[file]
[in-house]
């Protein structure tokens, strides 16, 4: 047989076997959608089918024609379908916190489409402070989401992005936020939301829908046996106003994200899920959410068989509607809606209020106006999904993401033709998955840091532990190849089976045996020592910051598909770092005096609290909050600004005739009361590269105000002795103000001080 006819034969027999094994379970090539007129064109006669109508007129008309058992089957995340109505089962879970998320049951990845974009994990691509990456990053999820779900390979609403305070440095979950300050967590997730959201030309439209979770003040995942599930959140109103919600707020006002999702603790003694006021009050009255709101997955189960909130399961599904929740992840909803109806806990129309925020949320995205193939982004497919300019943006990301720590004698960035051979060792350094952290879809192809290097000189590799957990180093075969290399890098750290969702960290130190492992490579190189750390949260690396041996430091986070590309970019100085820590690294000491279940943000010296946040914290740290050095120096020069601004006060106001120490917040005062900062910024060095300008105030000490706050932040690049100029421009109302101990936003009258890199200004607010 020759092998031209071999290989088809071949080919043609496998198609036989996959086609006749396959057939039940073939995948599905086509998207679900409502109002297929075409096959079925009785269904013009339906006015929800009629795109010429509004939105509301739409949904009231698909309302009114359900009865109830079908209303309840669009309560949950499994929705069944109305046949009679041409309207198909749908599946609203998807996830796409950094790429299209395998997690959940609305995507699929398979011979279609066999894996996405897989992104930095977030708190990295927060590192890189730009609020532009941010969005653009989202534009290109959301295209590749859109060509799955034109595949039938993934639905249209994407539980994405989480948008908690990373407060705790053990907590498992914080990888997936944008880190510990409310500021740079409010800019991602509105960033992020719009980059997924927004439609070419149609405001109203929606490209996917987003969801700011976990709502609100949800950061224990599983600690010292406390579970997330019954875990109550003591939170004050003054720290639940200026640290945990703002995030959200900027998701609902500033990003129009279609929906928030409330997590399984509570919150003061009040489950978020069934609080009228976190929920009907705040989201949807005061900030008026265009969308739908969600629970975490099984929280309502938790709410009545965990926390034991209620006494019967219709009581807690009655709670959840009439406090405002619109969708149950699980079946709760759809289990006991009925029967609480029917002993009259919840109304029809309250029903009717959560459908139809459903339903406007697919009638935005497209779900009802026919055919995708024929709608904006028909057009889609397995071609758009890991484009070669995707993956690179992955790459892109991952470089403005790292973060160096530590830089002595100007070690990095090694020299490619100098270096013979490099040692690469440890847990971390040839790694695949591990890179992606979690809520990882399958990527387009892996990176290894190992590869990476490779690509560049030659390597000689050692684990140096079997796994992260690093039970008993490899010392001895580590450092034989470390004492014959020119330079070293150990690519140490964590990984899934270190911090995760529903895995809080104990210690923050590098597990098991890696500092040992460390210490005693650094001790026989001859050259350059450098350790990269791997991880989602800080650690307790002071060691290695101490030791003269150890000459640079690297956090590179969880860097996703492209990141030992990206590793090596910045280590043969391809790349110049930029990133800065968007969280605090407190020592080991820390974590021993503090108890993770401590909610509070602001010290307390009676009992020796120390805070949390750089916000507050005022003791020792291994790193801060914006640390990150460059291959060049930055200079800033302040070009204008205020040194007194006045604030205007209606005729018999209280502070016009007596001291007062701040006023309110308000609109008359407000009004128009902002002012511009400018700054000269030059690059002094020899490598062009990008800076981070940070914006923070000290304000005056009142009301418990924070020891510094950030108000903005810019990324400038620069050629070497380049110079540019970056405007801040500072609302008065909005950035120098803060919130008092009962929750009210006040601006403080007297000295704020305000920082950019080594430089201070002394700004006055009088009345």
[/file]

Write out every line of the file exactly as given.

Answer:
[in-house]
């Protein structure tokens, strides 16, 4: 047989076997959608089918024609379908916190489409402070989401992005936020939301829908046996106003994200899920959410068989509607809606209020106006999904993401033709998955840091532990190849089976045996020592910051598909770092005096609290909050600004005739009361590269105000002795103000001080 006819034969027999094994379970090539007129064109006669109508007129008309058992089957995340109505089962879970998320049951990845974009994990691509990456990053999820779900390979609403305070440095979950300050967590997730959201030309439209979770003040995942599930959140109103919600707020006002999702603790003694006021009050009255709101997955189960909130399961599904929740992840909803109806806990129309925020949320995205193939982004497919300019943006990301720590004698960035051979060792350094952290879809192809290097000189590799957990180093075969290399890098750290969702960290130190492992490579190189750390949260690396041996430091986070590309970019100085820590690294000491279940943000010296946040914290740290050095120096020069601004006060106001120490917040005062900062910024060095300008105030000490706050932040690049100029421009109302101990936003009258890199200004607010 020759092998031209071999290989088809071949080919043609496998198609036989996959086609006749396959057939039940073939995948599905086509998207679900409502109002297929075409096959079925009785269904013009339906006015929800009629795109010429509004939105509301739409949904009231698909309302009114359900009865109830079908209303309840669009309560949950499994929705069944109305046949009679041409309207198909749908599946609203998807996830796409950094790429299209395998997690959940609305995507699929398979011979279609066999894996996405897989992104930095977030708190990295927060590192890189730009609020532009941010969005653009989202534009290109959301295209590749859109060509799955034109595949039938993934639905249209994407539980994405989480948008908690990373407060705790053990907590498992914080990888997936944008880190510990409310500021740079409010800019991602509105960033992020719009980059997924927004439609070419149609405001109203929606490209996917987003969801700011976990709502609100949800950061224990599983600690010292406390579970997330019954875990109550003591939170004050003054720290639940200026640290945990703002995030959200900027998701609902500033990003129009279609929906928030409330997590399984509570919150003061009040489950978020069934609080009228976190929920009907705040989201949807005061900030008026265009969308739908969600629970975490099984929280309502938790709410009545965990926390034991209620006494019967219709009581807690009655709670959840009439406090405002619109969708149950699980079946709760759809289990006991009925029967609480029917002993009259919840109304029809309250029903009717959560459908139809459903339903406007697919009638935005497209779900009802026919055919995708024929709608904006028909057009889609397995071609758009890991484009070669995707993956690179992955790459892109991952470089403005790292973060160096530590830089002595100007070690990095090694020299490619100098270096013979490099040692690469440890847990971390040839790694695949591990890179992606979690809520990882399958990527387009892996990176290894190992590869990476490779690509560049030659390597000689050692684990140096079997796994992260690093039970008993490899010392001895580590450092034989470390004492014959020119330079070293150990690519140490964590990984899934270190911090995760529903895995809080104990210690923050590098597990098991890696500092040992460390210490005693650094001790026989001859050259350059450098350790990269791997991880989602800080650690307790002071060691290695101490030791003269150890000459640079690297956090590179969880860097996703492209990141030992990206590793090596910045280590043969391809790349110049930029990133800065968007969280605090407190020592080991820390974590021993503090108890993770401590909610509070602001010290307390009676009992020796120390805070949390750089916000507050005022003791020792291994790193801060914006640390990150460059291959060049930055200079800033302040070009204008205020040194007194006045604030205007209606005729018999209280502070016009007596001291007062701040006023309110308000609109008359407000009004128009902002002012511009400018700054000269030059690059002094020899490598062009990008800076981070940070914006923070000290304000005056009142009301418990924070020891510094950030108000903005810019990324400038620069050629070497380049110079540019970056405007801040500072609302008065909005950035120098803060919130008092009962929750009210006040601006403080007297000295704020305000920082950019080594430089201070002394700004006055009088009345």